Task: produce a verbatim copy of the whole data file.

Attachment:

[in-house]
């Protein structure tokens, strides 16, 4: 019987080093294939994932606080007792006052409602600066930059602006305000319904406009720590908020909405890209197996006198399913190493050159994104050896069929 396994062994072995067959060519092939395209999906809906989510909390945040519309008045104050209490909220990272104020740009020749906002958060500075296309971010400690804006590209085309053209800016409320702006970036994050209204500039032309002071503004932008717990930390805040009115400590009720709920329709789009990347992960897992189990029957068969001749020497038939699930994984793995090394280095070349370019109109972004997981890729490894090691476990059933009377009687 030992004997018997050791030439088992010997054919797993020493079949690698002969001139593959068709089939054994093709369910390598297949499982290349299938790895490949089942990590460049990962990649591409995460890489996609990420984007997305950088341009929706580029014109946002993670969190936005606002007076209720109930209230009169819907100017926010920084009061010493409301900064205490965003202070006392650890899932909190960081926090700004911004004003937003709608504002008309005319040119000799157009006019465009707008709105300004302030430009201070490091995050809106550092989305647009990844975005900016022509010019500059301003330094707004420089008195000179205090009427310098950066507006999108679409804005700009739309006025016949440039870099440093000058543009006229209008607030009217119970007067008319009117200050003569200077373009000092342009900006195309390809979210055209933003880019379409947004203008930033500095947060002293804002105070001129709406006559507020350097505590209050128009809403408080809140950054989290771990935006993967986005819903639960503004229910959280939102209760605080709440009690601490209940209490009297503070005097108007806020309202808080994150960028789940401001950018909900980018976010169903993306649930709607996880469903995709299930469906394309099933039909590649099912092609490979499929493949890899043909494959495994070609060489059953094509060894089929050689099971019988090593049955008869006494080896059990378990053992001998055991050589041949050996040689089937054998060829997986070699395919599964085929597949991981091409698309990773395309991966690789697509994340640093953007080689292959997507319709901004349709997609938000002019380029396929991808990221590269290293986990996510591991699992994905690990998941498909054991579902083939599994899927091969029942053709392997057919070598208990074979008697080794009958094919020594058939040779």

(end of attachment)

[in-house]
């Protein structure tokens, strides 16, 4: 019987080093294939994932606080007792006052409602600066930059602006305000319904406009720590908020909405890209197996006198399913190493050159994104050896069929 396994062994072995067959060519092939395209999906809906989510909390945040519309008045104050209490909220990272104020740009020749906002958060500075296309971010400690804006590209085309053209800016409320702006970036994050209204500039032309002071503004932008717990930390805040009115400590009720709920329709789009990347992960897992189990029957068969001749020497038939699930994984793995090394280095070349370019109109972004997981890729490894090691476990059933009377009687 030992004997018997050791030439088992010997054919797993020493079949690698002969001139593959068709089939054994093709369910390598297949499982290349299938790895490949089942990590460049990962990649591409995460890489996609990420984007997305950088341009929706580029014109946002993670969190936005606002007076209720109930209230009169819907100017926010920084009061010493409301900064205490965003202070006392650890899932909190960081926090700004911004004003937003709608504002008309005319040119000799157009006019465009707008709105300004302030430009201070490091995050809106550092989305647009990844975005900016022509010019500059301003330094707004420089008195000179205090009427310098950066507006999108679409804005700009739309006025016949440039870099440093000058543009006229209008607030009217119970007067008319009117200050003569200077373009000092342009900006195309390809979210055209933003880019379409947004203008930033500095947060002293804002105070001129709406006559507020350097505590209050128009809403408080809140950054989290771990935006993967986005819903639960503004229910959280939102209760605080709440009690601490209940209490009297503070005097108007806020309202808080994150960028789940401001950018909900980018976010169903993306649930709607996880469903995709299930469906394309099933039909590649099912092609490979499929493949890899043909494959495994070609060489059953094509060894089929050689099971019988090593049955008869006494080896059990378990053992001998055991050589041949050996040689089937054998060829997986070699395919599964085929597949991981091409698309990773395309991966690789697509994340640093953007080689292959997507319709901004349709997609938000002019380029396929991808990221590269290293986990996510591991699992994905690990998941498909054991579902083939599994899927091969029942053709392997057919070598208990074979008697080794009958094919020594058939040779």